An earth like orbit of an exoplanet has captured the science world. Jovan Kesic forwarded a link to an article in Scientific American - go to www.scientificamerican.com/article/how-to-see-proxima-B/ ... It is a useful link as it illustrates some of the problems in zooming in to have a closer look.
Jovan Kesic came up with a brilliant study of Hapgood's 'Maps of the Ancient Sea Kings' - I have probably read the conclusions elsewhere but the subject matter goes back to the 1970s and 1980s and was completely ignored by mainstream. Hapgood wasn't one of them I suppose and had come out with outlandish ideas, in their minds eye, such as Pole Shift (a really no go subject in mainstream). In 'Maps of the Ancient Sea Kings' he thought ancient mariners had mapped the outline of Antarctica and showed it ice free.
At http://phys.org/print393574680.html ... a giant algal bloom in the Southern Ocean may tell us something about how the chalk of southern England formed. Chalk is one of the mysteries of geology. It is known what it is made from - the shells of microscopic algae (coccoliths). These shells are generally broken and in a state of disrepair and the major theory is that they have been eaten and the shells deposited as detritus that has fallen on to the sea floor. However, in most cases the chalk is exceedingly pure - white as white can be and hundreds of feet thick.
At https://tallbloke.wordpress.com/2016/09/22/researchers-find-new-natural-... ... we learn that in the late 1970s astronomers Vera Rubin and Albert Bosma independently found that spiral galaxies rotate at a nearly constant speed. The implication was that stars and gases inside a galaxy do not decrease with radius as one might expect from Newton's law of the distribution of 'visible' matter. It remains approximately constant.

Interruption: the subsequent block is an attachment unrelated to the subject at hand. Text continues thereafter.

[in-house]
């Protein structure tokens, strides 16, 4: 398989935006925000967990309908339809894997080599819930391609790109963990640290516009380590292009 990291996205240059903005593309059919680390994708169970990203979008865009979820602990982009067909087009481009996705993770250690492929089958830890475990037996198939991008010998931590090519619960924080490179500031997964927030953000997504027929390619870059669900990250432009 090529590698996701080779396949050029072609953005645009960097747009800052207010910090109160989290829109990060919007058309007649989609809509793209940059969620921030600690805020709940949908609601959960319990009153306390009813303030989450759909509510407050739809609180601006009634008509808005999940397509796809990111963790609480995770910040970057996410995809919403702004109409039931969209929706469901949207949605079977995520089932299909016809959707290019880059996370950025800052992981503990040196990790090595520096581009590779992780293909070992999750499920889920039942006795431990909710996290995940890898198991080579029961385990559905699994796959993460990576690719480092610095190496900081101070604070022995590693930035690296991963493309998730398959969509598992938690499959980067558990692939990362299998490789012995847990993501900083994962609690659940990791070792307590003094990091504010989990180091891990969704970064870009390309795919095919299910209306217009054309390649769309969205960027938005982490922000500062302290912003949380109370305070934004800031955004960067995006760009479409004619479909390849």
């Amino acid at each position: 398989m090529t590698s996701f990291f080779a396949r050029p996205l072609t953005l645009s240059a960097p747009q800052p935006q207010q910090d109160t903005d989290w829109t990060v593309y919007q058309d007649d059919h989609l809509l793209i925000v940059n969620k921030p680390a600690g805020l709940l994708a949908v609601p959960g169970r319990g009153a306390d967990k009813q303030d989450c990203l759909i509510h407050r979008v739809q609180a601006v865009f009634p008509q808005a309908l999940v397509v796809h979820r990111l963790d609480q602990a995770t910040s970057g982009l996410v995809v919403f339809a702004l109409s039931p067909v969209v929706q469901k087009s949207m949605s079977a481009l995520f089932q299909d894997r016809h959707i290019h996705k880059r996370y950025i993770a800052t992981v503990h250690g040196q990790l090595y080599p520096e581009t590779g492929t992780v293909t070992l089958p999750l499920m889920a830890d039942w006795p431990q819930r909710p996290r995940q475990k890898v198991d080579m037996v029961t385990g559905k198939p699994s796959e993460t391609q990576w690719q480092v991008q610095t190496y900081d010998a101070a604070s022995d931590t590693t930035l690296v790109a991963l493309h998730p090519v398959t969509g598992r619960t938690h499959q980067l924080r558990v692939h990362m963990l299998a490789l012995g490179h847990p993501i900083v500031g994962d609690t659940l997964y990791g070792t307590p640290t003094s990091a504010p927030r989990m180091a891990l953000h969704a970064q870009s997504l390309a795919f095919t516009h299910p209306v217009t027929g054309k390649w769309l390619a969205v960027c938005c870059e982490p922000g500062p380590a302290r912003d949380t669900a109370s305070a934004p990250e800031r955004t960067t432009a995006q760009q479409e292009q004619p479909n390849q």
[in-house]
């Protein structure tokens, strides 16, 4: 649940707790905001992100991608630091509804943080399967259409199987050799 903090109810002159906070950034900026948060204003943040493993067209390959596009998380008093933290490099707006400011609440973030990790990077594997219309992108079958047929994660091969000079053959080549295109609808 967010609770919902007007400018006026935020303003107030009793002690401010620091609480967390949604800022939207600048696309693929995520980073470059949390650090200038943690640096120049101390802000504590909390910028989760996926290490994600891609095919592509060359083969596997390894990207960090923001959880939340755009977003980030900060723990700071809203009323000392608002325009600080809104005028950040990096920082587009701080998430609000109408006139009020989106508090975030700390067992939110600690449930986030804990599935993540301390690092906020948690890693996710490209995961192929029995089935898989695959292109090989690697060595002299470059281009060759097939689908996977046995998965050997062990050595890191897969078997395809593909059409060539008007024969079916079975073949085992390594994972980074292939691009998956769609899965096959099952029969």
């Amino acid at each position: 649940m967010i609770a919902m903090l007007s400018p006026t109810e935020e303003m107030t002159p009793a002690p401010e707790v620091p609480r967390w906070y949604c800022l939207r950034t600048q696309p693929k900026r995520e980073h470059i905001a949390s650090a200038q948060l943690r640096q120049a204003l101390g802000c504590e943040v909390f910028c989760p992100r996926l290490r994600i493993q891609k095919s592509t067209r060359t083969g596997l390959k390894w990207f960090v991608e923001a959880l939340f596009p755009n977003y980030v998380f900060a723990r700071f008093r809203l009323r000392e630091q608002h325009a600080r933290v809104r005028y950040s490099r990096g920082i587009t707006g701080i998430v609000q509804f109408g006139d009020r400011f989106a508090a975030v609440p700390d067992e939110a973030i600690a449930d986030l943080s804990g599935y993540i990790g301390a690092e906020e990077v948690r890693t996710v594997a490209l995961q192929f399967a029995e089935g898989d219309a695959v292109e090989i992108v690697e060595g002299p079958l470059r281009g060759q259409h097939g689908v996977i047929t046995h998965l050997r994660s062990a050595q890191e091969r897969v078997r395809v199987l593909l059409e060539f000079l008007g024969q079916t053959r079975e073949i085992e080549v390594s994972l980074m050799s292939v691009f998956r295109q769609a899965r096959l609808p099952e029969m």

At http://phys.org/print393744113.html ... researchers have used spinach in a novel way in order to take advantage of its interplay with sunlight to produce electricity. The findings are written up in Nature Communications (Sept 2016) and the idea is to take advantage of the way plants photosynthesise. They used the membrane of a spinach leaf (nice fat leaves) to create a photo electro chemical cell that can produce electricity and hydrogen from water and sunlight. The raw material of the device is water - its product is an electric current, hydrogen and oxygen.
David Attenborough's recent TV programme that waltzed around the aquatic ape theory has been given a roasting in some quarters (at WattsUpWithThat for example). A response at http://theconversation.com/sorry-david-attenborough-we-didnt-evolve-from... ... encapsulates the negative reaction but the comments at the WattsUpWithThat piece may perhaps catch the flavour of the response from the general public.
Dogs are an extremely useful as hunting companions of humans. They seem to be the difference between getting food on the plate and going empty (making do with berries and roots). I've seen it argued dogs are more valuable as a hunting tool than the bow and arrow - or certainly a modern equivalent.
At http://phys.org/print393494658.html ... Japanese archaeologists have unearthed fish hooks on Okinawa dating from deep in the Late Glacial Maximum. It is know humans have been visiting the island of Okinawa for an estimated 50,000 years but this appears to be evidence of permanent settlement. They also seem to have eaten frogs, birds, small mammals, eels, as well as fish. People appear to have been living on Okinawa from 35,000 years ago - and the assumption made is that it was an island then as now and people arrived in boats.
At http://phys.org/print393496757.html ... a mammoth head complete with tusks has been unearthed in a canyon on one of the Channel Islands (Channel Islands National Park, N America). It raises two interesting points. One, charcoal samples taken from near the skull have been dated 13,000 years ago. This coincides with another C14 date of human skeletal material found on the same Santa Rosa island back in 1959, of around the same point in time.
At http://www.io9.gizmodo.com/what-if-dark-matter-were-actually-a-vast-elec... ... Steve Roescraft has self published a paper arguing that electrostatic forces could be preventing galaxies from flying apart. He contradicts mainstream by saying that extreme activity at the centre of galaxies (black hole jets) is is able to propel electrons and negatively charged particles towards the outer regions of those galaxies. This would give the galactic core a net positive electric charge while the outskirts wee negatively charged.